There are many kettlebell exercises that use repetitive endurance patterns starting with the swing. That is, swinging the kettlebell between the legs up to about shoulder height and back through the legs for several repetitions. This trains your quadriceps, hamstrings, gluteals, mucsles of the back, the core, and more.
Another exercise, the "clean" involves the swing continuing up to shoulder with a catch between the arm and forearm in a pre-press position. It uses similar muscles as the swing on adds to it a stronger emphasis on the upper body muscles including the forearms, arms, and shoulders.
From there, we move on to the press. This carries the exercise to the next logical step of pressing the kettlebell handle above the head. Like the former exerises, there is a strong training of the core and an emphasis on the muscles of the torso, shoulders, and triceps.
Once these patterns are mastered, the next logical exercise is the pushpress. Like the press, the kettlebell goes up to the top. Only the push press brings the explosive pressing up coming largely from the legs. More advanced techniques include the jerk, the longcycle press, the longcycle pushpress, the longcycle jerk, half snatch, snatch, and more; each exercise building on the previous.
Over the years I have learned quite a bit about attaining health and wellness and, for the most part, the difference between the habits of the healthy and the habits of the sick. And as a chiropractor, I have especially become aware of the relationship between the health and function of someone's spine and their overall health.
You see, the "axial skeleton" consisting of the skull and spine protects the "CNS" (central nervous system) which controls the body. Gray's Anatomy puts it like this: "The nervous system controls and coordinates all the other organs and structures, and relates the individual to his environment."1 Stress and tension on the joints of the axial skeleton affects the function of the CNS. When the CNS is stressed, health is affected.
The problem begins when we are so busy we fail to care for ourselves.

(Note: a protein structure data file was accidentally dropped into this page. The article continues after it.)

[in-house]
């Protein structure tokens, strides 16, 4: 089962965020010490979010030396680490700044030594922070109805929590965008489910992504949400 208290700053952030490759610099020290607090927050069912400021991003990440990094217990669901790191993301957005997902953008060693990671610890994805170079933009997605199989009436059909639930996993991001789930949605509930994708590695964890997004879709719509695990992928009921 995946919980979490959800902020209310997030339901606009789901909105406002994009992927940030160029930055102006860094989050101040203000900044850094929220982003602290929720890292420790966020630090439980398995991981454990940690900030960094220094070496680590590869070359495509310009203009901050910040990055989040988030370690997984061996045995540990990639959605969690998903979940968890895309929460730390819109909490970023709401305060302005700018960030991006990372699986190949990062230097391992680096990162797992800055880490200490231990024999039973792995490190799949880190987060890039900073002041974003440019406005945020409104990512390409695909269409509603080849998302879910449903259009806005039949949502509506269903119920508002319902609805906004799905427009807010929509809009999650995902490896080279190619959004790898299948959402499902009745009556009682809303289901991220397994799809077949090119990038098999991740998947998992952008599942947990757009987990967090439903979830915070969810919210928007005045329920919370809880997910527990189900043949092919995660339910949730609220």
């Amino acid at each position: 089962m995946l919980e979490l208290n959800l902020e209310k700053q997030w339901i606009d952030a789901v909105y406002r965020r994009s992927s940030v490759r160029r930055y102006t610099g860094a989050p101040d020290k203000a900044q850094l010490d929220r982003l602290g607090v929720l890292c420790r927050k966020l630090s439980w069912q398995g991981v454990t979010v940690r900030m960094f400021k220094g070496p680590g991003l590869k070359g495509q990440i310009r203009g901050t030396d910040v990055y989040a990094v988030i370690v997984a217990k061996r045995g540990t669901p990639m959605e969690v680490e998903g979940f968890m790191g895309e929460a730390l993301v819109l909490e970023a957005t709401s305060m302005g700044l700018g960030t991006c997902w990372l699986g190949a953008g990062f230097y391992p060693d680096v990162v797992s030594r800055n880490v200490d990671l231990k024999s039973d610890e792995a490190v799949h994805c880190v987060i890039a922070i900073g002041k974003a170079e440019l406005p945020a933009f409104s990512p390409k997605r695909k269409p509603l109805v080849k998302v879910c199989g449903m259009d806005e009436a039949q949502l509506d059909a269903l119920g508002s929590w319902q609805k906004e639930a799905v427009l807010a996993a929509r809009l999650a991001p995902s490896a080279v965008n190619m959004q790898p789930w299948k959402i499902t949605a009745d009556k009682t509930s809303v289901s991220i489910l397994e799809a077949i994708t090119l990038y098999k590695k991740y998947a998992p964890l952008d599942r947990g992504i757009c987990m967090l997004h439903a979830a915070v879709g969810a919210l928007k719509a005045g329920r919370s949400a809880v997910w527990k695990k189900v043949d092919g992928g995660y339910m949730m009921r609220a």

Consider cats and dogs. They have very little to do so they spend lots of time in the same posture doing nothing at all. But when they get up from their stale postures, they stretch their spines. In fact, they stretch their spines many times every day after every period of inactivity.
But humans for some reason don't stretch their spines innately and I am convinced that this is why there is a chiropractor in almost every shopping center in the U.S.
I am certain our inborn desire to stretch was meant to protect our body from an arthritic degenerating spine and the "vertebral subluxation complex", the spinal condition that chiropractors work to correct. But we have learned to suppress our innate desires so as to not interrupt our busy schedules.
But the truth is, it is probably easier to keep our spines healthy than to let them degenerate and then try to fix them. Keeping our spines functioning can really slow down spine degeneration and may even reverse it somewhat.
"Disc dessication", a common diagnosis in the aging, is when the vertebral disc get dehydrated from lack of proper spinal joint motion. Disc dessication can painful inflammation (arthritis), loss of joint flexibility, decreased nerve function that causes numbness, weakness, and illness as well as further joint degeneration; and disc dessication is quite preventable; yet disc dessication is also rather inevitable for those that don't use the full range of motion in their spines.
Chiropractic adjustments are certainly helpful for fixing spine function. Maintaining spine motion with proper exercises following a specific chiropractic adjustment is a key to improving quickly and preventing future spinal problems. Chiropractic and proper spinal exercises are a winning combination and a path to better physical performance, less pain, and more health.
Chiropractor, Agape Chiropractic
Pompano Beach, FL 33060
1. Gray's Anatomy, Carmine D. Clemente, Thirtieth American Edition, p. 5.